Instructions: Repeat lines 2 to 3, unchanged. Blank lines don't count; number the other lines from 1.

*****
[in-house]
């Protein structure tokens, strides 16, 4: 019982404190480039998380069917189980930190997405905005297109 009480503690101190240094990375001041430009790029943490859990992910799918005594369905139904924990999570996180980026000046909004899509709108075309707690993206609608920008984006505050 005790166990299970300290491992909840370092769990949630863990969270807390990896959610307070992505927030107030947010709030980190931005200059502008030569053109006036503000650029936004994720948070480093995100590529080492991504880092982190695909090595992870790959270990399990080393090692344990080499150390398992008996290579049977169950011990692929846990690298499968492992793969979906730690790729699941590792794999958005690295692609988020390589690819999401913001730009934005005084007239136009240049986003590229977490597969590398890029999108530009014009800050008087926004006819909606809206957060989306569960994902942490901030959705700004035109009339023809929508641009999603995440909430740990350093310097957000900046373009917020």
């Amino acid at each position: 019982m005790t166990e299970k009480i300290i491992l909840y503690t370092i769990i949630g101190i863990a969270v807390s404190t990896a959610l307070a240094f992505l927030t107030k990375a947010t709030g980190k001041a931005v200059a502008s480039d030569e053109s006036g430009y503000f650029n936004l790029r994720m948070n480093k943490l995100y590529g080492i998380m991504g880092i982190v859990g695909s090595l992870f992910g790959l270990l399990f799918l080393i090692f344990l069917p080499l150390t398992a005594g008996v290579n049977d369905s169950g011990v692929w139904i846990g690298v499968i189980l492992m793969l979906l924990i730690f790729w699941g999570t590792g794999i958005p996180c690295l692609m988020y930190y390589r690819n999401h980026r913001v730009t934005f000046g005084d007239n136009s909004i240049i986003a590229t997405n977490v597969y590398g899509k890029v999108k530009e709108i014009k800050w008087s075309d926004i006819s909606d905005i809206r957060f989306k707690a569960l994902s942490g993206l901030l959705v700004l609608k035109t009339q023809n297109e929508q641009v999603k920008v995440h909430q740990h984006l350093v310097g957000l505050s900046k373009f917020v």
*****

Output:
């Protein structure tokens, strides 16, 4: 019982404190480039998380069917189980930190997405905005297109 009480503690101190240094990375001041430009790029943490859990992910799918005594369905139904924990999570996180980026000046909004899509709108075309707690993206609608920008984006505050 005790166990299970300290491992909840370092769990949630863990969270807390990896959610307070992505927030107030947010709030980190931005200059502008030569053109006036503000650029936004994720948070480093995100590529080492991504880092982190695909090595992870790959270990399990080393090692344990080499150390398992008996290579049977169950011990692929846990690298499968492992793969979906730690790729699941590792794999958005690295692609988020390589690819999401913001730009934005005084007239136009240049986003590229977490597969590398890029999108530009014009800050008087926004006819909606809206957060989306569960994902942490901030959705700004035109009339023809929508641009999603995440909430740990350093310097957000900046373009917020």
């Amino acid at each position: 019982m005790t166990e299970k009480i300290i491992l909840y503690t370092i769990i949630g101190i863990a969270v807390s404190t990896a959610l307070a240094f992505l927030t107030k990375a947010t709030g980190k001041a931005v200059a502008s480039d030569e053109s006036g430009y503000f650029n936004l790029r994720m948070n480093k943490l995100y590529g080492i998380m991504g880092i982190v859990g695909s090595l992870f992910g790959l270990l399990f799918l080393i090692f344990l069917p080499l150390t398992a005594g008996v290579n049977d369905s169950g011990v692929w139904i846990g690298v499968i189980l492992m793969l979906l924990i730690f790729w699941g999570t590792g794999i958005p996180c690295l692609m988020y930190y390589r690819n999401h980026r913001v730009t934005f000046g005084d007239n136009s909004i240049i986003a590229t997405n977490v597969y590398g899509k890029v999108k530009e709108i014009k800050w008087s075309d926004i006819s909606d905005i809206r957060f989306k707690a569960l994902s942490g993206l901030l959705v700004l609608k035109t009339q023809n297109e929508q641009v999603k920008v995440h909430q740990h984006l350093v310097g957000l505050s900046k373009f917020v």